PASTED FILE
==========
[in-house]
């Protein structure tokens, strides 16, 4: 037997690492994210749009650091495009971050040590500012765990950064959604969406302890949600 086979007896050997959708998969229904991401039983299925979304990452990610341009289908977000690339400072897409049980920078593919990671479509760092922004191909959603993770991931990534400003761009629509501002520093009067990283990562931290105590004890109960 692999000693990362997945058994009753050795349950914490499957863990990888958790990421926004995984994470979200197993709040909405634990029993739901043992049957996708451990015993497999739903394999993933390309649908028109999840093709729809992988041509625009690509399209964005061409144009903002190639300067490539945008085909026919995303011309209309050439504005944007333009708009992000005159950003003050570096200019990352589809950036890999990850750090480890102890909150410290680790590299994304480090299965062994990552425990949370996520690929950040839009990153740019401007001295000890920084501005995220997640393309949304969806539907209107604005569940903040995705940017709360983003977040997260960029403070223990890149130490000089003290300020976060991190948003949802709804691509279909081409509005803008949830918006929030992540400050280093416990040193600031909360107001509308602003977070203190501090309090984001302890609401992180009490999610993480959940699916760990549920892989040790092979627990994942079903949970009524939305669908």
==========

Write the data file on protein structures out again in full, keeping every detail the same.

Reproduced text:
[in-house]
């Protein structure tokens, strides 16, 4: 037997690492994210749009650091495009971050040590500012765990950064959604969406302890949600 086979007896050997959708998969229904991401039983299925979304990452990610341009289908977000690339400072897409049980920078593919990671479509760092922004191909959603993770991931990534400003761009629509501002520093009067990283990562931290105590004890109960 692999000693990362997945058994009753050795349950914490499957863990990888958790990421926004995984994470979200197993709040909405634990029993739901043992049957996708451990015993497999739903394999993933390309649908028109999840093709729809992988041509625009690509399209964005061409144009903002190639300067490539945008085909026919995303011309209309050439504005944007333009708009992000005159950003003050570096200019990352589809950036890999990850750090480890102890909150410290680790590299994304480090299965062994990552425990949370996520690929950040839009990153740019401007001295000890920084501005995220997640393309949304969806539907209107604005569940903040995705940017709360983003977040997260960029403070223990890149130490000089003290300020976060991190948003949802709804691509279909081409509005803008949830918006929030992540400050280093416990040193600031909360107001509308602003977070203190501090309090984001302890609401992180009490999610993480959940699916760990549920892989040790092979627990994942079903949970009524939305669908």